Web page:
COVID-19 and sickle cell disease

COVID-19 and sickle cell disease

What is COVID-19

COVID-19 is a new illness that can affect your lungs and airways. It’s caused by a virus of the coronavirus family called SARS-CoV-2. 

Symptoms of the virus

The main symptoms include high temperature and/or new and continuous cough. Other symptoms are possible: muscle pain, sore throat, decreased sense of smell and taste, diarrhea, vomiting. The clinical expression of infection by SARS-CoV-2 is highly variable, ranging from asymptomatic to live-threating pneumonia.

Individuals with sickle cell disease (SCD) who have weakened immune systems, are a particularly vulnerable group of patients, with a higher risk of severe complications than the general public. They are at increased risk of severe complications due to the respiratory damage caused by the virus. The infection could trigger acute chest syndromes and vaso-occlusive crises.

Have any individuals with sickle cell disease been diagnosed with COVID-19?

Yes, we are aware that some cases have been reported and to better monitor the epidemiology of this infection and to understand and adapt patient management, registries have been set up to collect COVID-19 cases in the sickle cell population

Patients with sickle cell disease identified as a vulnerable COVID- population

According to a new study presented at the virtual 62nd American Society of Hematology Annual Meeting (ASH, December 5-8, 2020) , hospitalisation of patients with sickle cell disease (SCD) who have coronavirus disease (COVID-19) is reported to be notably higher than the average Black population.

Registry 

Trough broad scale participation to registries dedicated to collect pediatric and adult COVID-19 cases in the sickle cell patients, we hope to be able to identify the impact of COVID-19 on this disease and understand the impact of risk factors such as genotype, prior sickle cell disease complications, or sickle cell disease related medications on health outcomes.

We have decided to participate in the global registry established by the Medical College of Wisconsin (https://covidsicklecell.org/).

At the same time, we have also set up means to set up a Caribbean registry to focus on the situation in our Caribbean region.

We invite all the providers caring for these patients who wish to contribute to the development of this Caribbean registry to contact us.

Taking medicines during the COVID-19 outbreak

During this coronavirus pandemic, the usual treatments (penicillin, folic acid, hydroxyurea, iron chelators) should be continued.

There is no evidence these drugs affect the risk of COVID-19 one way or the other. However, there is some concern that anti-inflammatory pain killers such as ibuprofen might worsen coronavirus infection. During the COVID-19 outbreak, it is recommended that you take paracetamol (unless you have an allergy to it) which is safe instead.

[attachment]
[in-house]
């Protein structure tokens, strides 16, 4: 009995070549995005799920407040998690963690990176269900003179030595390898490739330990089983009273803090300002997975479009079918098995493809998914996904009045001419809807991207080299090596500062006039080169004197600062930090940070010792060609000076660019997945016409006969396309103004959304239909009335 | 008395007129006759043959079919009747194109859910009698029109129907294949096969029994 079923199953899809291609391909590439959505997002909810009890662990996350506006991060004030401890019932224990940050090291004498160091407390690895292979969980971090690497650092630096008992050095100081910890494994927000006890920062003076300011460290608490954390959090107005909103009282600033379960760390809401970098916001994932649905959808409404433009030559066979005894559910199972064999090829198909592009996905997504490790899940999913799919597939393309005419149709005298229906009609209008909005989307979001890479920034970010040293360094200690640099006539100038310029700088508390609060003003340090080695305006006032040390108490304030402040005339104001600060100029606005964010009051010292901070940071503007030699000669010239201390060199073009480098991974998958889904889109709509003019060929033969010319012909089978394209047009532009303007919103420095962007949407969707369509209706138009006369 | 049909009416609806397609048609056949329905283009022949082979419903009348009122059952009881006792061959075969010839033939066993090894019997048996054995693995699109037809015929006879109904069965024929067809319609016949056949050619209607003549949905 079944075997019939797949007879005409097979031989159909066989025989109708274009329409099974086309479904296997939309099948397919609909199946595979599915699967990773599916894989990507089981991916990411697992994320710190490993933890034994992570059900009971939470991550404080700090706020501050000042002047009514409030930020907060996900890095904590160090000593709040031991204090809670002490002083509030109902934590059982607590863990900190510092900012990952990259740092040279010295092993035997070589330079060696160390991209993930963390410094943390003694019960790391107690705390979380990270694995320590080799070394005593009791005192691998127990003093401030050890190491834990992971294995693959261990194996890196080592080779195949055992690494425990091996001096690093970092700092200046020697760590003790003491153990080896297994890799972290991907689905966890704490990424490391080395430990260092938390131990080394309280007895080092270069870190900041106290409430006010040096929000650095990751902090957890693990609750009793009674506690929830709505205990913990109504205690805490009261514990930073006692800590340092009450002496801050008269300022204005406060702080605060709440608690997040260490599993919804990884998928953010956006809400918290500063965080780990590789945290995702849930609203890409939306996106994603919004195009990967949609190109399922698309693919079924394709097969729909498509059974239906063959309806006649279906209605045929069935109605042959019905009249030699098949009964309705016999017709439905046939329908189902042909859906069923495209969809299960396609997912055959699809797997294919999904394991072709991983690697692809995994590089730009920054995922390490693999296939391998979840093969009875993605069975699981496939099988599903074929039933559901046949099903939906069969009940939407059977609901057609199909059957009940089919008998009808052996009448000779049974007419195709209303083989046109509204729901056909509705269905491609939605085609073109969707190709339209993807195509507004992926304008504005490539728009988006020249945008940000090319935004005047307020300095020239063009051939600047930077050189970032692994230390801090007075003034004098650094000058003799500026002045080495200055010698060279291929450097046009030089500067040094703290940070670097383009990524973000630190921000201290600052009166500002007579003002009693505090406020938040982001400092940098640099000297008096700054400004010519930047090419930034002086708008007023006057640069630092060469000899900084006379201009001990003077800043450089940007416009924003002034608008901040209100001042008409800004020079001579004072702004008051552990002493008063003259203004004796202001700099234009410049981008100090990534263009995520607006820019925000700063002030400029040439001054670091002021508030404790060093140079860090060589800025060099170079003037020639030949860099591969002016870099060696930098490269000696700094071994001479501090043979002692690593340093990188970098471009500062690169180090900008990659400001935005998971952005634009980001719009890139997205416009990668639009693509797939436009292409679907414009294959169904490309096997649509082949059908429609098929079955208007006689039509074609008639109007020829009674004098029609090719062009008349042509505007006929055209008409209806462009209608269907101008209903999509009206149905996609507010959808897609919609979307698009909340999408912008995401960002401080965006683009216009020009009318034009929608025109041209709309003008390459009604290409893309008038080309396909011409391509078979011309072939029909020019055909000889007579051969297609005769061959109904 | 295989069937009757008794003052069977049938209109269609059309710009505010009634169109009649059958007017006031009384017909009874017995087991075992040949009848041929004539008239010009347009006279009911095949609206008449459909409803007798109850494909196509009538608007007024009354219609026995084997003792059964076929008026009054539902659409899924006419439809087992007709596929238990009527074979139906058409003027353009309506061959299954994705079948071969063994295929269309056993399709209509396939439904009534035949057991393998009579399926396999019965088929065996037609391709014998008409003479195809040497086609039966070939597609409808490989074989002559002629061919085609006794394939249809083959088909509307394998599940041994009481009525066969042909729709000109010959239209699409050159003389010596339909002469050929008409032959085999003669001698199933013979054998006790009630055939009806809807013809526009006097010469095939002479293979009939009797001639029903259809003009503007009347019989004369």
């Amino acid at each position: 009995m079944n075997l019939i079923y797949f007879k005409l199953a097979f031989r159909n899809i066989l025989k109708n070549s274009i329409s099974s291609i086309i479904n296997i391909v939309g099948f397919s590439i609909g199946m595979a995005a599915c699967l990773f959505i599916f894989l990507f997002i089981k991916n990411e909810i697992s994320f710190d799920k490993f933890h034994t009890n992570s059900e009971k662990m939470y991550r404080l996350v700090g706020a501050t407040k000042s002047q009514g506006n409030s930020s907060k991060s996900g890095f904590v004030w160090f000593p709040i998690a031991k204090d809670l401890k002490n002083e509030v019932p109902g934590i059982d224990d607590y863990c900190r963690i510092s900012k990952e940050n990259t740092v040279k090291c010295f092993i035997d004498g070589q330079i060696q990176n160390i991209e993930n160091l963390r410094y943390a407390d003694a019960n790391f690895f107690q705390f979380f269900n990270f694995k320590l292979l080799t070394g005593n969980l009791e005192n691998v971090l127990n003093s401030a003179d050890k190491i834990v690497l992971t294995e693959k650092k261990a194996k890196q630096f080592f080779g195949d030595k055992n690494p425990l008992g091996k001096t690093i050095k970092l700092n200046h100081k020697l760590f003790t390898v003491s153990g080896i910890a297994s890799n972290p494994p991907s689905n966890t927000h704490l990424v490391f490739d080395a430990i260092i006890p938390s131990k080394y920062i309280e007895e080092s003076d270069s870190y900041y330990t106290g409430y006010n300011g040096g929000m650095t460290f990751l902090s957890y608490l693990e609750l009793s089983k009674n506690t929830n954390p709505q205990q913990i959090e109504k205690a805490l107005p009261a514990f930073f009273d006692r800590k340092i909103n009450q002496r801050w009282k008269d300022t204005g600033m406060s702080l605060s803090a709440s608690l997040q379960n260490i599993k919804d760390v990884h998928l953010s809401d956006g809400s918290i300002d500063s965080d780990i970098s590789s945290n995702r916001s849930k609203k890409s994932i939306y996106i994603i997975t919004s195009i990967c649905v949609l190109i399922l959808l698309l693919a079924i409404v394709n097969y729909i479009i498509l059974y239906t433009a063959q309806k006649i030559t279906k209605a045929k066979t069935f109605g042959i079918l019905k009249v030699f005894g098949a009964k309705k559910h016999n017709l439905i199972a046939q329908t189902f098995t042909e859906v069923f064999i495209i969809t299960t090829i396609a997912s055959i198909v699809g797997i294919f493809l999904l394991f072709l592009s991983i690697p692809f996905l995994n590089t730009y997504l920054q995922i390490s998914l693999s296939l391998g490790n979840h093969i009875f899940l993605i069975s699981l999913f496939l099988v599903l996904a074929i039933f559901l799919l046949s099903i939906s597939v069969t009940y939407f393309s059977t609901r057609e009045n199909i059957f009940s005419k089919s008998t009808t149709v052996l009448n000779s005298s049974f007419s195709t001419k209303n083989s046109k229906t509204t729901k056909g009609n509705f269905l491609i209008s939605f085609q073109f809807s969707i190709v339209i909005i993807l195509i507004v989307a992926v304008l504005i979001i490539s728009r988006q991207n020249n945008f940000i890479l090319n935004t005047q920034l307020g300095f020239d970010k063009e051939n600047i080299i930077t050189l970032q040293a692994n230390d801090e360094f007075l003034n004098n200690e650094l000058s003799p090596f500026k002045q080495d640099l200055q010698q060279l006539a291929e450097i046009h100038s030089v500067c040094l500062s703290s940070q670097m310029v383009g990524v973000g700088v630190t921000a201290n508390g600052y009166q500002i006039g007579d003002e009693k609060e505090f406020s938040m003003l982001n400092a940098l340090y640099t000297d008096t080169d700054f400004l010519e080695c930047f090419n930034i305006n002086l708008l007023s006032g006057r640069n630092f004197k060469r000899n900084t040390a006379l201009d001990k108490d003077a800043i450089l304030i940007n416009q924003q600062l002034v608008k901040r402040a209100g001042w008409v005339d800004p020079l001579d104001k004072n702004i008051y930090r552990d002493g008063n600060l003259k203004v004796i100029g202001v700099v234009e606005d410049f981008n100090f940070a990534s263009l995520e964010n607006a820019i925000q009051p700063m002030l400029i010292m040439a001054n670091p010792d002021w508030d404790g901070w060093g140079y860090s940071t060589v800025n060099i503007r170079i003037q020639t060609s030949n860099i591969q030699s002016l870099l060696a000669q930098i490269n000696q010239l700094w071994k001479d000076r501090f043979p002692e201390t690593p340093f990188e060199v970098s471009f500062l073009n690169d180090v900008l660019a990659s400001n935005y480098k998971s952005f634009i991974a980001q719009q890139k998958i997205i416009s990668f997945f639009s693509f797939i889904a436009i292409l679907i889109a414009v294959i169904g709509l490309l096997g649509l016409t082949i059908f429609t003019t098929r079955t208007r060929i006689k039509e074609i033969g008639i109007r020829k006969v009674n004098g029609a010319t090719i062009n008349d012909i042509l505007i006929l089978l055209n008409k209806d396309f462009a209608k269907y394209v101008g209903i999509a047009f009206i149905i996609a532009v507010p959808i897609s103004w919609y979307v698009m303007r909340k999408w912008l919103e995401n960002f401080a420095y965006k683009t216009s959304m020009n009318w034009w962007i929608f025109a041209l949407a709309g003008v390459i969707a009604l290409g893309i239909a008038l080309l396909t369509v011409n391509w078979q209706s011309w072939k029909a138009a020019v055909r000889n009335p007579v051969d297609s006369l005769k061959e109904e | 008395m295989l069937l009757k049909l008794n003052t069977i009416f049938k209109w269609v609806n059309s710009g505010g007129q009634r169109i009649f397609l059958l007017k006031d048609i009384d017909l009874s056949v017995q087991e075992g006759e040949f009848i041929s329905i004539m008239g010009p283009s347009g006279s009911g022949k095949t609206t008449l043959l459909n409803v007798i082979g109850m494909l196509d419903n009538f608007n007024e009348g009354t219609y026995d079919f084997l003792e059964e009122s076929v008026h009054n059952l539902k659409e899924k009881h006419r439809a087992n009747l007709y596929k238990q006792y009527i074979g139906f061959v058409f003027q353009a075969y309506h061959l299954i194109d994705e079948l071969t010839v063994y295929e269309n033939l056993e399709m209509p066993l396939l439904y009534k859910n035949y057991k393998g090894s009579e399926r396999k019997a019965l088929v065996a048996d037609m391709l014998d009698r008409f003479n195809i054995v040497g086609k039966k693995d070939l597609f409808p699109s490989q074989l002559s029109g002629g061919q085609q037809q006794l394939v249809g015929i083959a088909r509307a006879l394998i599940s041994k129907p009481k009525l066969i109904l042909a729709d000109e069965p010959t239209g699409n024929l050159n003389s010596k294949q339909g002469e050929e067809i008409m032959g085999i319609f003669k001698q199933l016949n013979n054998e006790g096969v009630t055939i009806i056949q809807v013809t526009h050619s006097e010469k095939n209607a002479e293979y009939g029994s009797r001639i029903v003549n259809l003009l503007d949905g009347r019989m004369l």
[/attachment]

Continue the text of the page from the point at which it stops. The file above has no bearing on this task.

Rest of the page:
In case of fever, it is recommended that iron chelator treatment should be stopped and your physician been advised.

Information/recommendations for patients and professionals are available on the EuroBloodNet website: https://eurobloodnet.eu/covid-19/

Documents

The Sickle Cell Association of Antigua & Barbuda:  Daily Life during Covid-19

This poster we share has been produced by the Antigua & Barbuda Sickle Cell Association, highly active in the creation of awareness communication tools.

 They face an overwhelming reality in the setting of COVID 19. In spite of their ongoing efforts, their Sickle Cell Clinic is still not operational. Understandably, patients try to avoid going to the Emergency Room at all cost, at the moment. Dr. Edda Hadeed, pediatrician and President of the Antigua and Barbuda Sickle Cell Association, is trying her best to help on an outpatient basis. It requires a good bit of courage and vigilance for both parties involved.

To date,  no Sickle Cell patients have been tested positive for Covid-19. However, another problem adds to the current difficulties: Repeatedly, opioids are not available on the island. Often, the caregivers find themselves unarmed to assist patients who need it. In this context of minimum means available, they are trying to provide emotional support, medical care and factual information. The result is a close and genuine relationship with their patients who, in spite of the daily challenge they currently experience with the Covid threat, actively reach out via text or phone to make sure that their doctor is all right.

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